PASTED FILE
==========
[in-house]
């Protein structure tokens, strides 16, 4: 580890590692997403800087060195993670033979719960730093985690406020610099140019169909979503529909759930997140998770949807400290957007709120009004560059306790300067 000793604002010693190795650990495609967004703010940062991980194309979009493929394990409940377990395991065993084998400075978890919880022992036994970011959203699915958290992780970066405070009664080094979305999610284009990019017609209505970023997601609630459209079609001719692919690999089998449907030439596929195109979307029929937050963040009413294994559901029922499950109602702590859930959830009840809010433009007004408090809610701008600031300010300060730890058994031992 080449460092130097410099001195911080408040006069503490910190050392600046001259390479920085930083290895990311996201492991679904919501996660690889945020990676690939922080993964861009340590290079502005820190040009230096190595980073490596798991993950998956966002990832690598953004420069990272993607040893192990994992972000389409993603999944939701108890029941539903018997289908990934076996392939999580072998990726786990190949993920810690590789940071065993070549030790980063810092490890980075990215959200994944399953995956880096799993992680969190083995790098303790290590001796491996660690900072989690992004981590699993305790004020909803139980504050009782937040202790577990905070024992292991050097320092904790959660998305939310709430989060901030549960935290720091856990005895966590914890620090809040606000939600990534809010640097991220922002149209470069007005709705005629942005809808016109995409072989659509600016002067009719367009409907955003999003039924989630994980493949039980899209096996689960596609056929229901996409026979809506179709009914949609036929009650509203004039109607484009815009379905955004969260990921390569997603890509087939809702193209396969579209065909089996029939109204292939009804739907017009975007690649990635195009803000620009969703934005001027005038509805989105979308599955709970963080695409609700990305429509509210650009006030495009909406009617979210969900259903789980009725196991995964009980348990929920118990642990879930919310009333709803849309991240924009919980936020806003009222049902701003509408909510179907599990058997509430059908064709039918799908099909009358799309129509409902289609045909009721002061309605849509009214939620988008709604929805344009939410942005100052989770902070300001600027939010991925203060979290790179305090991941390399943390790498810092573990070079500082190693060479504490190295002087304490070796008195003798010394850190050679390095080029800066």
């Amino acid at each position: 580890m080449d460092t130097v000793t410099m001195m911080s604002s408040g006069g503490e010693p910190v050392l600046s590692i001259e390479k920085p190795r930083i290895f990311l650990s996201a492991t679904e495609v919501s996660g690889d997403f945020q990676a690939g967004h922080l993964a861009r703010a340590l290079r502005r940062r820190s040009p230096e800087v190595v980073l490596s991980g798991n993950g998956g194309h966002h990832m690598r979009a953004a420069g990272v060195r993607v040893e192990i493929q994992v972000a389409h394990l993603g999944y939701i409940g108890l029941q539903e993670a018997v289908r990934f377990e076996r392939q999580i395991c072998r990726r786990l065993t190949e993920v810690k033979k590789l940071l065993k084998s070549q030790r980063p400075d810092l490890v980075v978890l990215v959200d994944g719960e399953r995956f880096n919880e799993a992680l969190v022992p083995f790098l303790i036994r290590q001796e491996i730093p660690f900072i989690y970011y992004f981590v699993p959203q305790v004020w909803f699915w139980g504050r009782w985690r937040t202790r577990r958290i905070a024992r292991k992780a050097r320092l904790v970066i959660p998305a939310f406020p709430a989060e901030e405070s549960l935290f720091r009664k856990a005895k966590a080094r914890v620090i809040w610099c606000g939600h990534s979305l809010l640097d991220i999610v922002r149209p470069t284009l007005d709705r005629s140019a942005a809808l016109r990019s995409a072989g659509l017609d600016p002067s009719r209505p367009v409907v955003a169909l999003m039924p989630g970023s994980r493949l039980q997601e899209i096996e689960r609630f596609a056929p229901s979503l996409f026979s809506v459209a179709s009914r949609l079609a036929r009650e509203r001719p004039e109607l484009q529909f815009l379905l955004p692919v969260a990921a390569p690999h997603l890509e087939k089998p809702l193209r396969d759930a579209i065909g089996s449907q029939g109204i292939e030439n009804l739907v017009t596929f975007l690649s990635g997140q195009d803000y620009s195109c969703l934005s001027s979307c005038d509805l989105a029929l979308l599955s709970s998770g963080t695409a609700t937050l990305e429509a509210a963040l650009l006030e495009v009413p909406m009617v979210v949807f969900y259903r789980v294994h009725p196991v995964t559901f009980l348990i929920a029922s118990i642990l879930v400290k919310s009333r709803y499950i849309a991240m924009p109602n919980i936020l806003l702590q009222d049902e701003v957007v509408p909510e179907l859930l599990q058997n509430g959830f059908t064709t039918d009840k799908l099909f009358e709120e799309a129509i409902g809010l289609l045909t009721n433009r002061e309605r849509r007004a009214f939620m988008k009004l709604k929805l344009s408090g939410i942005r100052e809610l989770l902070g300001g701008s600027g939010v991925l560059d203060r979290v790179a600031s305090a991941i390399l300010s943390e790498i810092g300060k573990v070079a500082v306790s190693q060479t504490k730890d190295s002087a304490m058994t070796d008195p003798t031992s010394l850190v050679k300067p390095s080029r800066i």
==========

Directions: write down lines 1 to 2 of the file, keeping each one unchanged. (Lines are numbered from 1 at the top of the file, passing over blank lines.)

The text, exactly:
[in-house]
């Protein structure tokens, strides 16, 4: 580890590692997403800087060195993670033979719960730093985690406020610099140019169909979503529909759930997140998770949807400290957007709120009004560059306790300067 000793604002010693190795650990495609967004703010940062991980194309979009493929394990409940377990395991065993084998400075978890919880022992036994970011959203699915958290992780970066405070009664080094979305999610284009990019017609209505970023997601609630459209079609001719692919690999089998449907030439596929195109979307029929937050963040009413294994559901029922499950109602702590859930959830009840809010433009007004408090809610701008600031300010300060730890058994031992 080449460092130097410099001195911080408040006069503490910190050392600046001259390479920085930083290895990311996201492991679904919501996660690889945020990676690939922080993964861009340590290079502005820190040009230096190595980073490596798991993950998956966002990832690598953004420069990272993607040893192990994992972000389409993603999944939701108890029941539903018997289908990934076996392939999580072998990726786990190949993920810690590789940071065993070549030790980063810092490890980075990215959200994944399953995956880096799993992680969190083995790098303790290590001796491996660690900072989690992004981590699993305790004020909803139980504050009782937040202790577990905070024992292991050097320092904790959660998305939310709430989060901030549960935290720091856990005895966590914890620090809040606000939600990534809010640097991220922002149209470069007005709705005629942005809808016109995409072989659509600016002067009719367009409907955003999003039924989630994980493949039980899209096996689960596609056929229901996409026979809506179709009914949609036929009650509203004039109607484009815009379905955004969260990921390569997603890509087939809702193209396969579209065909089996029939109204292939009804739907017009975007690649990635195009803000620009969703934005001027005038509805989105979308599955709970963080695409609700990305429509509210650009006030495009909406009617979210969900259903789980009725196991995964009980348990929920118990642990879930919310009333709803849309991240924009919980936020806003009222049902701003509408909510179907599990058997509430059908064709039918799908099909009358799309129509409902289609045909009721002061309605849509009214939620988008709604929805344009939410942005100052989770902070300001600027939010991925203060979290790179305090991941390399943390790498810092573990070079500082190693060479504490190295002087304490070796008195003798010394850190050679390095080029800066």